22 John Keel, CPA Compliance Supplement Compliance supplement details requirements for each federal program. Catalog of Federal Domestic Assistance (CFDA) number identifies each federal program. Compliance supplement guides the audit procedures and requirements tested for each program. 2012 Supplement posted on 7/24/12. 21

23 John Keel, CPA Sample Sizes Based on specific inherent risk and control risk for each compliance area. Sample size increased when control weaknesses and/or compliance exceptions identified. Sample sizes are typically 25, 40, or 60. Note: Based on the American Institute of Certified Public Accountants’ (AICPA) Sample Size Guidance. 22

24 John Keel, CPA Key Compliance Requirements 13 primary compliance requirements. Additional special tests and provisions can be added by the federal awarding agency for each program or cluster. Note: Not every compliance area is considered direct and material based on quantitative and qualitative considerations. As a result, some compliance requirements may not be included in our audit work. 23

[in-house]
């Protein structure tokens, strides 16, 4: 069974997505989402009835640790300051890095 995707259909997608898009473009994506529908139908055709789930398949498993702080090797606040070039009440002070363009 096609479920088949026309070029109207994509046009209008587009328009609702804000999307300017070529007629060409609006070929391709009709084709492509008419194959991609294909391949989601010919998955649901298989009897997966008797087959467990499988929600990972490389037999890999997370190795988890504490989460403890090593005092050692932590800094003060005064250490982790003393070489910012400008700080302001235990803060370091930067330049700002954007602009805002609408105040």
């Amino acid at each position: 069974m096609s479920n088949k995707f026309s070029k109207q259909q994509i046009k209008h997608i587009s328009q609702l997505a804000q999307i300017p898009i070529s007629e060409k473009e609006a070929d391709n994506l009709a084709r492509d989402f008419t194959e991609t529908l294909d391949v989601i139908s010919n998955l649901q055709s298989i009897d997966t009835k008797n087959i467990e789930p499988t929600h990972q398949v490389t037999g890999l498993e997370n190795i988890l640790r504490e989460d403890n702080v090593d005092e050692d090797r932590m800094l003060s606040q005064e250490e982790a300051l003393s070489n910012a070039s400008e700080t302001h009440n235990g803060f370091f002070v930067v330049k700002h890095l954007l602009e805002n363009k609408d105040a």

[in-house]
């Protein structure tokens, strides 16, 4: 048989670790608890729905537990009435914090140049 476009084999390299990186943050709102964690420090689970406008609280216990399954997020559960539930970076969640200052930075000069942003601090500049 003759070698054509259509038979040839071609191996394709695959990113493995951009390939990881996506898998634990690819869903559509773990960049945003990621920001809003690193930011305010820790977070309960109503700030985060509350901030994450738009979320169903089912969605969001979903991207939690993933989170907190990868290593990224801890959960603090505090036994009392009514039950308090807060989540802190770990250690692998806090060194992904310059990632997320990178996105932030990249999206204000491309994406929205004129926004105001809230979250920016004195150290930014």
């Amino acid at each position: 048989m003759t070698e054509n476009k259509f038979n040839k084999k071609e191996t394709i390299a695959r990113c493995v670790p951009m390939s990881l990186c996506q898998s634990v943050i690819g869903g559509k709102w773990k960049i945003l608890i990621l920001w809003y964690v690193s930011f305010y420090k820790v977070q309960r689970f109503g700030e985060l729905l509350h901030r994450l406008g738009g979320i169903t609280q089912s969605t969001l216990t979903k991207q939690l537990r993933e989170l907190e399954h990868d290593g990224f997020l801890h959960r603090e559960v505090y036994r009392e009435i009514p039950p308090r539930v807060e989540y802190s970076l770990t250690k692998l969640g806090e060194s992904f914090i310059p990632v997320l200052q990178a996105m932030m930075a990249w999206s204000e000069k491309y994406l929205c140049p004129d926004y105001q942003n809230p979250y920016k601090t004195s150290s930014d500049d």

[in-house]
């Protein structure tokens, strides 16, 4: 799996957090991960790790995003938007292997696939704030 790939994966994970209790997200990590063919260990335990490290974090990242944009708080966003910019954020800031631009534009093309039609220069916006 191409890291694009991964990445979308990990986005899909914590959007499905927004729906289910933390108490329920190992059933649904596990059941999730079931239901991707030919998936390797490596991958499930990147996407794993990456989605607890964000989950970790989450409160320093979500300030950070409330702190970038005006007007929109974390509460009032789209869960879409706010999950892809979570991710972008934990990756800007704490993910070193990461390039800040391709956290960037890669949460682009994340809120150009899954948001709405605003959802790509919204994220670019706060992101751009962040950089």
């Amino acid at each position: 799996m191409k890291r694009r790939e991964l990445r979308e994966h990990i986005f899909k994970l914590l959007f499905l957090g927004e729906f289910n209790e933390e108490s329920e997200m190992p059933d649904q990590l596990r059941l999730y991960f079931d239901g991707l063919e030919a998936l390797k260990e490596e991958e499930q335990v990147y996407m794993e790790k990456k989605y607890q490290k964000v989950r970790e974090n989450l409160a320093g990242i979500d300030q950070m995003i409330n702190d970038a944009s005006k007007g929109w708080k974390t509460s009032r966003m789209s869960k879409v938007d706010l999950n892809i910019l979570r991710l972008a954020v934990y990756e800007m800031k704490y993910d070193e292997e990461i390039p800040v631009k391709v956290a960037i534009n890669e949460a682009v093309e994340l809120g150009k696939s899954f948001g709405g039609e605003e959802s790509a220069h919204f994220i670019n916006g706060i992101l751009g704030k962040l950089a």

25 John Keel, CPA Cash Management Objective: Determine whether, for advance payments, the recipient minimized the time between transfer of funds and their disbursement. Test that disbursements were made within three business days of receipt of funds. 24